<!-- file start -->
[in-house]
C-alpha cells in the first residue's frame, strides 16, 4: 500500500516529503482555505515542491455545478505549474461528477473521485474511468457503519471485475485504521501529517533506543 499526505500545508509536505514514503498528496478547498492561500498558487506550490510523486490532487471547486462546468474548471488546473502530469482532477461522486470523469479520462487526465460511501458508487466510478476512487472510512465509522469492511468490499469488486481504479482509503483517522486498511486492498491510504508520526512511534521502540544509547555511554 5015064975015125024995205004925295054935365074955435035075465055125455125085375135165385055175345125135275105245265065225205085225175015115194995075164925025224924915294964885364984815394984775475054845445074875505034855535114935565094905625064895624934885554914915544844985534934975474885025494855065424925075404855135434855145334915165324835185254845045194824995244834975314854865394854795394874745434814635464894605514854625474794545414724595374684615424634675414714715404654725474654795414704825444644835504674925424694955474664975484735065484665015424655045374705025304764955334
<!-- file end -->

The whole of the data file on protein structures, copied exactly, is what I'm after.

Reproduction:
[in-house]
C-alpha cells in the first residue's frame, strides 16, 4: 500500500516529503482555505515542491455545478505549474461528477473521485474511468457503519471485475485504521501529517533506543 499526505500545508509536505514514503498528496478547498492561500498558487506550490510523486490532487471547486462546468474548471488546473502530469482532477461522486470523469479520462487526465460511501458508487466510478476512487472510512465509522469492511468490499469488486481504479482509503483517522486498511486492498491510504508520526512511534521502540544509547555511554 5015064975015125024995205004925295054935365074955435035075465055125455125085375135165385055175345125135275105245265065225205085225175015115194995075164925025224924915294964885364984815394984775475054845445074875505034855535114935565094905625064895624934885554914915544844985534934975474885025494855065424925075404855135434855145334915165324835185254845045194824995244834975314854865394854795394874745434814635464894605514854625474794545414724595374684615424634675414714715404654725474654795414704825444644835504674925424694955474664975484735065484665015424655045374705025304764955334